UK households pay extra £ 100m in controversial IHT, and there’s no sign things will improve

UK households paid an extra £ 100m in inheritance tax (IHT) in the first two months of the financial year, figures from the HMRC show.

The total amount the Government received in death duties hit £ 1.1bn across April and May – a 10 per cent increase on a year ago.

Inheritance tax remains one of the UK’s most contentious taxes.

Critics argue it is unfair that children and dependents should have to pay tax on assets accrued by their parents and other family members and question why they shouldn’t be able to pass on their hard-earned gains without a hefty portion going to the UK’s tax office.

They say this is especially the case because these assets will have been acquired by wealth that has already been taxed, and so are at risk of double taxation.

On the other hand, inheritance tax is seen as a way to tackle wealth inequality. Wealth begets wealth. And without an effective inheritance tax system, more money would simply pass to families who already enjoy a privileged lifestyle.

i takes a look at what IHT is, why it is so controversial, and what could happen to it in the future.

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Inheritance tax receipts growing

There is no easy alternative to the UK’s current inheritance tax system. Realistically the Government is not going to reform the system any time soon at the risk of alienating its core middle-class voters.

Arguably, there is also no immediate urgency for the Government to change the tax, as inheritance tax receipts should continue rising over the next few years.

Inheritance tax is forecast to raise £ 6.7bn for the Treasury this year – up from £ 6bn in 2021 and £ 3.1bn a decade ago – thanks to rising property prices, and the fact the threshold at which families start paying inheritance tax has been frozen for many years.

Currently, most families in the UK will not have to worry about inheritance tax. It is only applied to assets worth more than £ 325,000 and if you are passing on a family home to direct dependents, such as children or grandchildren, you get a further allowance of £ 175,000.

Married couples, or those in a civil partnership, can combine their allowances. So families may only have to pay inheritance tax, which has a tax rate of 40 per cent, on estates worth more than £ 1m.

But thanks to booming house prices, many more families are finding the total value of their estate – including property, savings and other assets – is likely to be above £ 1m at the point of death.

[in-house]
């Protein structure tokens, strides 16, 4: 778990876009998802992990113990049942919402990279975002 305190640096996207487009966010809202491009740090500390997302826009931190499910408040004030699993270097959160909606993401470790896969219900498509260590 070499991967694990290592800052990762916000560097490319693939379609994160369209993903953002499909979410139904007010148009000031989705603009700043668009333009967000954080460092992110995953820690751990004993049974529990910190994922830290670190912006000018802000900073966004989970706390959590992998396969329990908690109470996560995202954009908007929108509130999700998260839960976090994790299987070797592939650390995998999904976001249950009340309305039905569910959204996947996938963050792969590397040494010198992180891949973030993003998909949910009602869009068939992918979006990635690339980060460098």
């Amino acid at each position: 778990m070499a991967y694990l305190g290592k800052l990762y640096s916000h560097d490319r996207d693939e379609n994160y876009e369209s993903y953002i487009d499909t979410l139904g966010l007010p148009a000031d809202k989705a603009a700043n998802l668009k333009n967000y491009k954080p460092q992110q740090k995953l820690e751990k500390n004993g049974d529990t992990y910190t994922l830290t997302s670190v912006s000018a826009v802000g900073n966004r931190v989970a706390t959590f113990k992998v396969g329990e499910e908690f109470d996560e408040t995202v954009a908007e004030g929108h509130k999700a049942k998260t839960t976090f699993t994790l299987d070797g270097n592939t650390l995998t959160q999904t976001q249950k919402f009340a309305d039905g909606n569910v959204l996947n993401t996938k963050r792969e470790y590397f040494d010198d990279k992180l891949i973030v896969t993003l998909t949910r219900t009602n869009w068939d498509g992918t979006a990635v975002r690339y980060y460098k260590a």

Almost 690,000 residential properties in Britain – equivalent to one in 42 homes – are now worth more than £ 1m, according to the property consultancy Savills.

Meanwhile, house prices are continuing to rise; the latest official figures show house prices rose 12.4 per cent in the year to April. This is significant because the threshold at which families start paying inheritance tax is frozen until 2026.

So if house prices continue to rise, an increasing number of families will find themselves liable for inheritance tax.

‘An inheritance economy’

Anne O’Loughlin of the ProVen Estate Planning Service, which specializes in investments that qualify for inheritance tax mitigation, says many younger families are relying on an inheritance payout to help with their family finances – perhaps to ascend the property ladder or reduce their mortgage.

“Financial advisers we work with are reporting an increase in clients concerned about inheritance tax. Due to the turbulent economic conditions, the financial stability and prosperity for much of the younger generation lies with the prospect of inheritance. We are living in an ‘inheritance economy’, ”she says.

One way for wealthier households to pass on more money to their children is to give away more money in their lifetime – perhaps by providing the funds for a deposit to help them get on the housing ladder.

However, if they die within seven years of making the gift, their £ 325,000 inheritance tax allowance will be reduced by an equivalent amount.

Many parents will also not be able to afford to give away sums of money while they are still living in their own home, meaning giving away money is not an option. Some may consider equity release, but there are risks that come with this option.

Where next for inheritance tax? Nothing is likely to change any time soon with Government policy. The only thing that is clear is that more people will likely have to pay the tax over the coming years – whether they agree with it or not.

Find out more here about ways to reduce inheritance tax – from giving money to charity to taking out life insurance.

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